Fascinating fecal science.
To reach the bottom of all five oceans, this Texas businessman commissioned “the most significant vehicle since Apollo 11.”
But the long-term effects of prolonged cellphone use require further study—and will spark fresh controversy
Thinking about a science degree? Consider a lab where research meets white-knuckled adventure
Sometimes our biggest fear is not knowing what to fear most. Fortunately, the weird science of risk analysis can teach us to judge better and fear smarter
Take a look in a book.
With the release of the DSM-5 this month, psychotherapist Gary Greenberg questions whether psychiatry's diagnostic Bible can truly get at the nature of mental suffering.
Geographic profiling pioneer Kim Rossmo has been likened to Sherlock Holmes; his Watson in the hunt for serial killers is a digital sidekick -- an algorithm he calls Rigel.
The polygraph, though used in hiring, marital disputes, and possibly even anti-terror investigations, is flawed. Now scientists are looking deep within the brain to devise ways to detect deception at its source.
Some monkey business in a Duke University lab suggests we'll soon be able to move artificial limbs, control robotic soldiers, and communicate across thousands of miles--using nothing but our thoughts.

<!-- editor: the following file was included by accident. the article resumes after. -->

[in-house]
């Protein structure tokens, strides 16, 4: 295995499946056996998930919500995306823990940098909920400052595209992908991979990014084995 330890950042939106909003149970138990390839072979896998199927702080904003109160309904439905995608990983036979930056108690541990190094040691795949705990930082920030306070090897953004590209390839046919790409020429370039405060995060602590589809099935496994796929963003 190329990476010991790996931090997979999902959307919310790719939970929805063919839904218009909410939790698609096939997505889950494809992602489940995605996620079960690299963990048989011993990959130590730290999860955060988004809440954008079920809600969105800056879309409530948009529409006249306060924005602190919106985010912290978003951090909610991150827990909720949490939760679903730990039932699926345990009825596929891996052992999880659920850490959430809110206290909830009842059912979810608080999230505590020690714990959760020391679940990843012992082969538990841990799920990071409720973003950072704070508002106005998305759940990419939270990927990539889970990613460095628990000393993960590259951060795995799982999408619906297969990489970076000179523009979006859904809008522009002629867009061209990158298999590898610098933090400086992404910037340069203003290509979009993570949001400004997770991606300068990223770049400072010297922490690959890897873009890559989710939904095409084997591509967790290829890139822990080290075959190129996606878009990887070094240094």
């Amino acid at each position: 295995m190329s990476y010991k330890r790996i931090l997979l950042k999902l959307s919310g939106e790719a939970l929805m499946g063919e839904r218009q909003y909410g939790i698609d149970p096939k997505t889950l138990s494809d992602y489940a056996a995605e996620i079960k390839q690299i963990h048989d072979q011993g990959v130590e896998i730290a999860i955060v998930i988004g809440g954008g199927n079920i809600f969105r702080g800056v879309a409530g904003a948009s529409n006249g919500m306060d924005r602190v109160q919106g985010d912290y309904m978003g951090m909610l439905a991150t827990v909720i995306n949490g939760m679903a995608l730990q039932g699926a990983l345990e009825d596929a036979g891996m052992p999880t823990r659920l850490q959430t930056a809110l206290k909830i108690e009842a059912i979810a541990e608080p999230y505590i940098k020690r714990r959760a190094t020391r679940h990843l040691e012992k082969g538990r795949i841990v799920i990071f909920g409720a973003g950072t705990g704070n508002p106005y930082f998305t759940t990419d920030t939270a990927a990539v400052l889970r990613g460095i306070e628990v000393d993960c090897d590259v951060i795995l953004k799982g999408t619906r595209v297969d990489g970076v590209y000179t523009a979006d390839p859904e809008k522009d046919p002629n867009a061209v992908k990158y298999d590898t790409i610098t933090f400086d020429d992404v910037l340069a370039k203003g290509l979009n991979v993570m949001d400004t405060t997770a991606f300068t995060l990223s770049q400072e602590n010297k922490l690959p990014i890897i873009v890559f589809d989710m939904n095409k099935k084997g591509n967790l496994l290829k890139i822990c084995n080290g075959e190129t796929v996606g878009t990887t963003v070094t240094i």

The next generation of artificial limbs-fused directly to human bone and commanded by the brain-promises effortless, natural motion. It can't come soon enough for the newest group of prosthetics wearers: U.S. soldiers
Dogs are the best bomb detectors we have. Can scientists do better?
Could robots take over the world? That's the premise of this summer's I, Robot. And AI researchers aren't scoffing.
If historical patterns repeat themselves, the next ice age will occur within about 2,000 years.
What's the best way to make scientists?
Sports: Headfirst at 80 miles per hour on a steel platter. And you thought bobsled and luge were scary.
Your August obituary of astronomer Thomas Gold implied that his oil-abundance theory is off-base, but hasn't recent research proved otherwise?
Child development: Down's kids learn to just do it.
And if we combined the two, what extraordinary intelligence would they be capable of?
Six years' worth of incredible places.
Last October, Iceland's economy tanked. Its bailout? A two-mile geothermal well drilled into a volcano that could generate an endless supply of clean energy. Or, as Icelanders will calmly explain, it could all blow up in their faces
As students everywhere return to school, the luckiest are heading for caves and rocket firing ranges instead of lecture halls
On the Labrador Sea, the scientific crew of the research vessel Knorr hunts for underwater storms, sinks a two-mile mooring--and gathers clues to the planet's fate